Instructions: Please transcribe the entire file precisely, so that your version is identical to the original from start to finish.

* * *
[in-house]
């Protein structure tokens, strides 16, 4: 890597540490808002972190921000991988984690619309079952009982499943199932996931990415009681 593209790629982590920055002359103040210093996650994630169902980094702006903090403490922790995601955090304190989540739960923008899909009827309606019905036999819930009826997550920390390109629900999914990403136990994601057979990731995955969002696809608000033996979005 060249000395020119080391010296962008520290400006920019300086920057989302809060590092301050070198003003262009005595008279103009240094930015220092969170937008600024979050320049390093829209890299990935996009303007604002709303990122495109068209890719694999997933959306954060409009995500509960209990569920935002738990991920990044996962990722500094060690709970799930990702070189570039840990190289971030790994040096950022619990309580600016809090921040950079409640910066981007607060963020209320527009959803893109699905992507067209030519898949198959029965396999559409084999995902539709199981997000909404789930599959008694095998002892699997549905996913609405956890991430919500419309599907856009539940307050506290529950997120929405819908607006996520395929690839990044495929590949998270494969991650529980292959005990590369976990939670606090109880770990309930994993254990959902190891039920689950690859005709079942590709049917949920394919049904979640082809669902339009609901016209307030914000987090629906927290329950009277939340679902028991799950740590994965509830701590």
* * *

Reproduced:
[in-house]
């Protein structure tokens, strides 16, 4: 890597540490808002972190921000991988984690619309079952009982499943199932996931990415009681 593209790629982590920055002359103040210093996650994630169902980094702006903090403490922790995601955090304190989540739960923008899909009827309606019905036999819930009826997550920390390109629900999914990403136990994601057979990731995955969002696809608000033996979005 060249000395020119080391010296962008520290400006920019300086920057989302809060590092301050070198003003262009005595008279103009240094930015220092969170937008600024979050320049390093829209890299990935996009303007604002709303990122495109068209890719694999997933959306954060409009995500509960209990569920935002738990991920990044996962990722500094060690709970799930990702070189570039840990190289971030790994040096950022619990309580600016809090921040950079409640910066981007607060963020209320527009959803893109699905992507067209030519898949198959029965396999559409084999995902539709199981997000909404789930599959008694095998002892699997549905996913609405956890991430919500419309599907856009539940307050506290529950997120929405819908607006996520395929690839990044495929590949998270494969991650529980292959005990590369976990939670606090109880770990309930994993254990959902190891039920689950690859005709079942590709049917949920394919049904979640082809669902339009609901016209307030914000987090629906927290329950009277939340679902028991799950740590994965509830701590």